After a well earned day off in Wellington, trawling the bike shops after some new bottom brackets, and a lazy afternoon nap, we got the ferry across the Cook Straight to the South Island. The ferry crossing was really scenic, our first views of the South Island were pretty spectacular.
From Picton we had an easy main road ride to Renwick, where we enjoyed a game of tennis and a good sleep at a lovely backpackers campsite. The next day we followed the 63 south through a valley filled with vineyards, bordered with big hills. We stopped at a trailer cafe just before our campsite and met Karen, the very friendly owner. We had two amazing milkshakes, and got an invite to camp under her awning as it had started raining. We spent the afternoon chatting, very happy for some shelter from the rain.
Here we left the main road behind, taking the Rainbow Road up into the hills. It soon turned into a gravel track, with lots of cold rivers to ford, and some landslides to traverse. We travelled through beautiful, quiet hills, along a huge river. We enjoyed rocky gravel paths and not seeing anyone.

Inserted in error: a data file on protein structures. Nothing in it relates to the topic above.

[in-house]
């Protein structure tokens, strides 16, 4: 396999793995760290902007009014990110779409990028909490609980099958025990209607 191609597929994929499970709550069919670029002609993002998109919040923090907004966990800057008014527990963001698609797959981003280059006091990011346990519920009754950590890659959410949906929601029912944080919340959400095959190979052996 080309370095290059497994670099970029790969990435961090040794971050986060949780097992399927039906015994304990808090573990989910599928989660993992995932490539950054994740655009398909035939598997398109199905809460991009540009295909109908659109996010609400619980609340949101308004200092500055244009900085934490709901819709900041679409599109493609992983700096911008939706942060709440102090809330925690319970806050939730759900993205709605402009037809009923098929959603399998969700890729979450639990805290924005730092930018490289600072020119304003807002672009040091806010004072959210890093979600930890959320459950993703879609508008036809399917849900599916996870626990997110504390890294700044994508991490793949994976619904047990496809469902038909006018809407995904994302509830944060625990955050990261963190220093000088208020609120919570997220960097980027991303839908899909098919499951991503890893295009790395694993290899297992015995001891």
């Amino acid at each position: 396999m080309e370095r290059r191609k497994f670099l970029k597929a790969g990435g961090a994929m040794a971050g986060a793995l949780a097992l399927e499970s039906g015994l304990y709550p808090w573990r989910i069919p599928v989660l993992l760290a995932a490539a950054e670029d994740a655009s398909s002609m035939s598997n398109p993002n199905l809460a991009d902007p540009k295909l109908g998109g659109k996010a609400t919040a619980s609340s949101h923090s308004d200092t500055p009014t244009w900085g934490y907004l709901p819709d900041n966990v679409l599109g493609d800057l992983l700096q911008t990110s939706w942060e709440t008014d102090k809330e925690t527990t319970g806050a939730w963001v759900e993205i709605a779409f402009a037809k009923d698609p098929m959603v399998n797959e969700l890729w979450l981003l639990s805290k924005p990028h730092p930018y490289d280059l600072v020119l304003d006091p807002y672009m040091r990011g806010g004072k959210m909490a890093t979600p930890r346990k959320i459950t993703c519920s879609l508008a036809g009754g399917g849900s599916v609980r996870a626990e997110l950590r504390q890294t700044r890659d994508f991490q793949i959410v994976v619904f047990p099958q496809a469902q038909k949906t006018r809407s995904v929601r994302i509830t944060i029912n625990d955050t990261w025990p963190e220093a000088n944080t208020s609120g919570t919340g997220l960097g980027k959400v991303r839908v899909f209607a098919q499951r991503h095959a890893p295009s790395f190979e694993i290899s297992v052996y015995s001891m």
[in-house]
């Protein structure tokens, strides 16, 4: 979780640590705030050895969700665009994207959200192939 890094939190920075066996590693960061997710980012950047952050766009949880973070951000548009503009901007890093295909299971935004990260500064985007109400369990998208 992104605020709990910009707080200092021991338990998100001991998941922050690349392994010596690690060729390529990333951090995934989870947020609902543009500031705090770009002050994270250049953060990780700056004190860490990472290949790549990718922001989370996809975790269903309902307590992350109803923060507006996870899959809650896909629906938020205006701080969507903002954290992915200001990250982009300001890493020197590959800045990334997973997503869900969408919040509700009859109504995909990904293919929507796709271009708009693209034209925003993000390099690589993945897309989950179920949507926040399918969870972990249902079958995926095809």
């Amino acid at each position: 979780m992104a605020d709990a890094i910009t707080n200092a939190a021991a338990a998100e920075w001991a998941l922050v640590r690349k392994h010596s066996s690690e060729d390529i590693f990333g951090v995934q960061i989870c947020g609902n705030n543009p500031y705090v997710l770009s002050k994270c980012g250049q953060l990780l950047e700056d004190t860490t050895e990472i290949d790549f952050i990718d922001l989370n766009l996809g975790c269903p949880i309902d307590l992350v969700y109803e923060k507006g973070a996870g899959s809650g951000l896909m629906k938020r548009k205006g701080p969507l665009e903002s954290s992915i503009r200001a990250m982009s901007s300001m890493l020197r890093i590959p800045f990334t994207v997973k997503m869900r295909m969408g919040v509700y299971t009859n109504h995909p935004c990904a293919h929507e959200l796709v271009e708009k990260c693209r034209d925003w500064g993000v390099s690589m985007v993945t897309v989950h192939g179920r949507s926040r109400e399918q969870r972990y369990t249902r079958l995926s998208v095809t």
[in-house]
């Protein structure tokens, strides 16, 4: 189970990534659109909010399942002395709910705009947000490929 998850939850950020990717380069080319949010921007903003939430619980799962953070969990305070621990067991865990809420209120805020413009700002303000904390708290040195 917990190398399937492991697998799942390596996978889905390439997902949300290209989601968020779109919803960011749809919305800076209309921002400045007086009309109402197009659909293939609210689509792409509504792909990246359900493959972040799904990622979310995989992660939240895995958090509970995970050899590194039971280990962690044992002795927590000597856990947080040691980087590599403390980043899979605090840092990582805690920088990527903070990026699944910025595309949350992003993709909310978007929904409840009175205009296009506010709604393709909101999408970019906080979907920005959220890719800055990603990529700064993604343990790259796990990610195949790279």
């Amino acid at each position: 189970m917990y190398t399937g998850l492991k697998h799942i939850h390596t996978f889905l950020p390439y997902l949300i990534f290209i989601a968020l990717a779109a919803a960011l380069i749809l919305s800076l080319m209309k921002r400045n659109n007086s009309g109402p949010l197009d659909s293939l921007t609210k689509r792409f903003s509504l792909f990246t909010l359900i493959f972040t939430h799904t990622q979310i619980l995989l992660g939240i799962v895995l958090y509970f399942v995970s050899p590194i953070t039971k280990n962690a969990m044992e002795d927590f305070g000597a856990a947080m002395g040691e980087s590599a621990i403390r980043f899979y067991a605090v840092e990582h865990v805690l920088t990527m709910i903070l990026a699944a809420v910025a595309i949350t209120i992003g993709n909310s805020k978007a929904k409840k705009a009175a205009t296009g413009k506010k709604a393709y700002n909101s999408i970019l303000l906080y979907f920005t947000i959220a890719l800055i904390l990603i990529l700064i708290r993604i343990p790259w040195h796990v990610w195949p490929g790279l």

We climbed through Hell’s Gate gorge and onto some open moorland, leaving the Rainbow station (here farms are called stations) and crossing into Molesworth Station, the largest farm in NZ. The incredible views were soon hidden by a torrential downpour, as we climbed the last few km to the DOC Sedgemere Sleepout hut. Luckily it was empty, and Jim enjoyed chopping up some logs so we could dry our clothes and cook on the log burner.
The final few km of climbing were tough, the gravel became unhelpfully soft and slippy, and the track was steep. But the view from the top of Island Saddle (1347 m), and a homemade scone with jam, was worth it.
We had assumed the descent into Hanmer Springs would be quick and easy, but it was more of a rolling flat, and the road was washboard more often than not, so we didn’t get a fun descent. But the valley was pretty and the final climb up Jack’s pass rewarded us with great views across farmland.
A few morning punctures and a chance meeting with a local cycle tourer and warm showers host had us setting off quite late, and the days rolling ride through picturesque farmland was ruined slightly by a strong headwind. However the campsite we slept in, complete with old railway carriages and free eggs and fresh baked bread for breakfast more than made up for it.
We then skirted around Christchurch and joined the Christchurch to the alps trail, taking quiet back roads south towards the foot of the southern alps.
Jim’s words – Steps, South, Milkshake, Rainbow, Saddle, Sunshine and Petrol.